Jump to main content
Jump to site search

Issue 41, 2020
Previous Article Next Article

A fluorophore's electron-deficiency does matter in designing high-performance near-infrared fluorescent probes

Author affiliations

Abstract

The applications of most fluorescent probes available for Glutathione S-Transferases (GSTs), including NI3 which we developed recently based on 1,8-naphthalimide (NI), are limited by their short emission wavelengths due to insufficient penetration. To realize imaging at a deeper depth, near-infrared (NIR) fluorescent probes are required. Here we report for the first time the designing of NIR fluorescent probes for GSTs by employing the NIR fluorophore HCy which possesses a higher brightness, hydrophilicity and electron-deficiency relative to NI. Intriguingly, with the same receptor unit, the HCy-based probe is always more reactive towards glutathione than the NI-based one, regardless of the specific chemical structure of the receptor unit. This was proved to result from the higher electron-deficiency of HCy instead of its higher hydrophilicity based on a comprehensive analysis. Further, with caging of the autofluorescence being crucial and more difficult to achieve via photoinduced electron transfer (PET) for a NIR probe, the quenching mechanism of HCy-based probes was proved to be PET for the first time with femtosecond transient absorption and theoretical calculations. Thus, HCy2 and HCy9, which employ receptor units less reactive than the one adopted in NI3, turned out to be the most appropriate NIR probes with high-sensitivity and little nonenzymatic background noise. They were then successfully applied to detecting GST in cells, tissues and tumor xenografts in vivo. Additionally, unlike HCy2 with a broad isoenzyme selectivity, HCy9 is specific for GSTA1-1, which is attributed to its lower reactivity and the higher effectiveness of GSTA1-1 in stabilizing the active intermediate via H-bonds based on docking simulations.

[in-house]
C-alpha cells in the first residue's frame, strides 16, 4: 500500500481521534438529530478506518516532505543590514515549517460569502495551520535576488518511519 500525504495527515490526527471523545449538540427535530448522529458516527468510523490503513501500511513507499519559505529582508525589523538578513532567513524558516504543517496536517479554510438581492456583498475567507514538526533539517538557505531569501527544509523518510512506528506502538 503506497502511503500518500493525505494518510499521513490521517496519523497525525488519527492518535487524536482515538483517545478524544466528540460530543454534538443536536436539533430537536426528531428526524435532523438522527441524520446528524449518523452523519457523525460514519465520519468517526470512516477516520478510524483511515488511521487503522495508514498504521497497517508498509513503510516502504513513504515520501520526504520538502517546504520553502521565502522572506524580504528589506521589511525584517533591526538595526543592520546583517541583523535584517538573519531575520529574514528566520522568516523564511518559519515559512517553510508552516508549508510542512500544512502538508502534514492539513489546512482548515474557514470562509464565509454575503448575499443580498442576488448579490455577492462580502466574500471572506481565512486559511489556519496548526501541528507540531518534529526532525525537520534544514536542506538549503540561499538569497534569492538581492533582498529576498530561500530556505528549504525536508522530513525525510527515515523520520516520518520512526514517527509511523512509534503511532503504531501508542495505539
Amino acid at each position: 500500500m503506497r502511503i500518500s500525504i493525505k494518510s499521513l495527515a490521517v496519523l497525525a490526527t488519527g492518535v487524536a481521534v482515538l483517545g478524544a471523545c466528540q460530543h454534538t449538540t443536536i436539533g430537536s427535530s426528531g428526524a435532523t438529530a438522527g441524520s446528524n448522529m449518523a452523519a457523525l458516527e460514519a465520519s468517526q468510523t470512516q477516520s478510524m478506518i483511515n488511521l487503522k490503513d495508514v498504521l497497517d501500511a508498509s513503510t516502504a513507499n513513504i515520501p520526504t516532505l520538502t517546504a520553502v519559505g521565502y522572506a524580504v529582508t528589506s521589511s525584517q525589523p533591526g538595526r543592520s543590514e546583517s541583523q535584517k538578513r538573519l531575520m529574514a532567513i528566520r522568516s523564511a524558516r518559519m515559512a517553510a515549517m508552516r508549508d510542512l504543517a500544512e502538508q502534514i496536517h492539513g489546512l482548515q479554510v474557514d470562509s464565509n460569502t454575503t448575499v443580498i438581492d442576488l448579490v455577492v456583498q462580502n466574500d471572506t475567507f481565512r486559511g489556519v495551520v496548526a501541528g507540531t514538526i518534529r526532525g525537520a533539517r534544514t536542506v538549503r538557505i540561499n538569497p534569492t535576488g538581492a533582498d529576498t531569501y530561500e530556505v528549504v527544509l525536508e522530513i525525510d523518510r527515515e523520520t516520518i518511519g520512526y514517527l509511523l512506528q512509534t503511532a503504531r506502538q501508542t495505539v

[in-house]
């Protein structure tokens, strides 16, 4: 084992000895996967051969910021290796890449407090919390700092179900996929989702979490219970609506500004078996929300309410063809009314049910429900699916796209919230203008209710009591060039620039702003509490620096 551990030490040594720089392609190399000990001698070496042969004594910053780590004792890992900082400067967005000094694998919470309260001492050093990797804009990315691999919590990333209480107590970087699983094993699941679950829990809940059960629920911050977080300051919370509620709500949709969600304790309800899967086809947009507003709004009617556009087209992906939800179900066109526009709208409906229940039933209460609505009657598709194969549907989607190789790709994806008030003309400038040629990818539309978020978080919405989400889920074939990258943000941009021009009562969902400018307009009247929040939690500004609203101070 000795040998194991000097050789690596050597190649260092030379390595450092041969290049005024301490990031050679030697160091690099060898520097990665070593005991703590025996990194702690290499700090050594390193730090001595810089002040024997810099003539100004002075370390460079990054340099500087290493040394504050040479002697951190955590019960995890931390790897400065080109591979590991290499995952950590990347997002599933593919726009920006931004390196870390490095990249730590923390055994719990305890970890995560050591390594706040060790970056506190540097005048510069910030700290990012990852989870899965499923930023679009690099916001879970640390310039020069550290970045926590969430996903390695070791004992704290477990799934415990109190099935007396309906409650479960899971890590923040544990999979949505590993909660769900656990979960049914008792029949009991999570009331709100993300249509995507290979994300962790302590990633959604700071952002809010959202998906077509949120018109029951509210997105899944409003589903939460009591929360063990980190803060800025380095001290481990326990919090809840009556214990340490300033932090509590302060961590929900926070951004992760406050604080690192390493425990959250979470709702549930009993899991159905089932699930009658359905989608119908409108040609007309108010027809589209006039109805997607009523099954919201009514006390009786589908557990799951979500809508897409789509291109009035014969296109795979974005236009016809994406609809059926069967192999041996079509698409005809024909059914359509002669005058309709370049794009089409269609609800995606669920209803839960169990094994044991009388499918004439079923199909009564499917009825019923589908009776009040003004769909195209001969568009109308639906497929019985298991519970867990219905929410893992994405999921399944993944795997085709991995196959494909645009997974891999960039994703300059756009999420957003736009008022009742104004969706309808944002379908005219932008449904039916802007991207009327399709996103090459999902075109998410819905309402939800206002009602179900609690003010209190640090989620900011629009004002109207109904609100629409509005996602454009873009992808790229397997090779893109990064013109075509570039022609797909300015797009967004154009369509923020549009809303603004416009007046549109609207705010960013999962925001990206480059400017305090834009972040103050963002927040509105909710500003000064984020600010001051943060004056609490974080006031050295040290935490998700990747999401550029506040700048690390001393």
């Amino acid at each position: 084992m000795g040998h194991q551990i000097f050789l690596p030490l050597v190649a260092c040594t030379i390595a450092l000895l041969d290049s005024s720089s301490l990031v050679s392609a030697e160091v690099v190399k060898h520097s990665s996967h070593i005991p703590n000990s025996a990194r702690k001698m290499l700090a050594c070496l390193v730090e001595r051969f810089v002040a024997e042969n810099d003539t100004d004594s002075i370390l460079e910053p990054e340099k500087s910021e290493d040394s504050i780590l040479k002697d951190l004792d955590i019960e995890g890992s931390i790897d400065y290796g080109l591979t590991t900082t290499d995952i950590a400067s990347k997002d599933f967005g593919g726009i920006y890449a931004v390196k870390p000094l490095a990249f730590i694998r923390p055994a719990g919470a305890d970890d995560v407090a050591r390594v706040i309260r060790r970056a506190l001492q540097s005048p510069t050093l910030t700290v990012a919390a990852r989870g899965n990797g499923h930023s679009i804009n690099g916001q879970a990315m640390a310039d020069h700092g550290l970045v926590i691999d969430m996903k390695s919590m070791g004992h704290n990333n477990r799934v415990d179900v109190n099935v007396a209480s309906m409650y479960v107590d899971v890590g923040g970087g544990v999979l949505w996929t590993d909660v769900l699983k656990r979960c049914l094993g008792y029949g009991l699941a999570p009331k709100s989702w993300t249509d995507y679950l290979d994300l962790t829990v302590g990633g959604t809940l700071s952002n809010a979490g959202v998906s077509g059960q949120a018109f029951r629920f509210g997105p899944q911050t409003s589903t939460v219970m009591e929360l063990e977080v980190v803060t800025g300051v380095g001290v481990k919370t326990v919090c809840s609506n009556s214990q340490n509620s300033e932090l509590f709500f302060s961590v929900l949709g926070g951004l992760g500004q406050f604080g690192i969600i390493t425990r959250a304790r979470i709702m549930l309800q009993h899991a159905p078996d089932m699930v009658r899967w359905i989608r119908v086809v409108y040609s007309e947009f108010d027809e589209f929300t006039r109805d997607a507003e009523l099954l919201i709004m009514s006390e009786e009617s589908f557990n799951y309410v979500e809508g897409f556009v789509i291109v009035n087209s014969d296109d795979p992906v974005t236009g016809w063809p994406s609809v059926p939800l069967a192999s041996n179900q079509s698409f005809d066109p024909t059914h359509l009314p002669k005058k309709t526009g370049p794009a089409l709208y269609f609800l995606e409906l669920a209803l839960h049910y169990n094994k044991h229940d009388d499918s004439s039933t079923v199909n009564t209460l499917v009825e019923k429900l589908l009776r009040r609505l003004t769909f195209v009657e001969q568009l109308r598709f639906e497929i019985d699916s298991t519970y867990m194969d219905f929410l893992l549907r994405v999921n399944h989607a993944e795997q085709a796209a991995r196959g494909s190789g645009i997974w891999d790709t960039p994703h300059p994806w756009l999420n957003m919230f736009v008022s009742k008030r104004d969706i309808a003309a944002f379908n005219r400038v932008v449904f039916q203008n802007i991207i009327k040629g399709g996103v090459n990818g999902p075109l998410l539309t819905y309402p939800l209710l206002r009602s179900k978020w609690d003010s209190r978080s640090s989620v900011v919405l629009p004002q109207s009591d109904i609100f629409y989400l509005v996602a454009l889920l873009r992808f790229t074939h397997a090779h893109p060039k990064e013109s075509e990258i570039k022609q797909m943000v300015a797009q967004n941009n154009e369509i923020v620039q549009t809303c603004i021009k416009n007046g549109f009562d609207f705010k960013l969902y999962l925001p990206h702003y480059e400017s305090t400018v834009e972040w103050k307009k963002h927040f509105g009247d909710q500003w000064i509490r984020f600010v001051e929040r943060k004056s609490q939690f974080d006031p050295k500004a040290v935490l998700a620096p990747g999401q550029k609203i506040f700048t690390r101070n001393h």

Graphical abstract: A fluorophore's electron-deficiency does matter in designing high-performance near-infrared fluorescent probes

Back to tab navigation

Supplementary files

Article information


Submitted
11 Aug 2020
Accepted
13 Sep 2020
First published
21 Sep 2020

This article is Open Access
All publication charges for this article have been paid for by the Royal Society of Chemistry

Chem. Sci., 2020,11, 11205-11213
Article type
Edge Article

A fluorophore's electron-deficiency does matter in designing high-performance near-infrared fluorescent probes

X. Zhang, H. Qi, Y. Liu, S. Yang, P. Li, Y. Qiao, P. Zhang, S. Wen, H. Piao and K. Han, Chem. Sci., 2020, 11, 11205
DOI: 10.1039/D0SC04411C

This article is licensed under a Creative Commons Attribution 3.0 Unported Licence. Material from this article can be used in other publications provided that the correct acknowledgement is given with the reproduced material.

Reproduced material should be attributed as follows:

  • For reproduction of material from NJC:
    [Original citation] - Published by The Royal Society of Chemistry (RSC) on behalf of the Centre National de la Recherche Scientifique (CNRS) and the RSC.
  • For reproduction of material from PCCP:
    [Original citation] - Published by the PCCP Owner Societies.
  • For reproduction of material from PPS:
    [Original citation] - Published by The Royal Society of Chemistry (RSC) on behalf of the European Society for Photobiology, the European Photochemistry Association, and RSC.
  • For reproduction of material from all other RSC journals:
    [Original citation] - Published by The Royal Society of Chemistry.

Information about reproducing material from RSC articles with different licences is available on our Permission Requests page.


Social activity

Search articles by author

Spotlight

Advertisements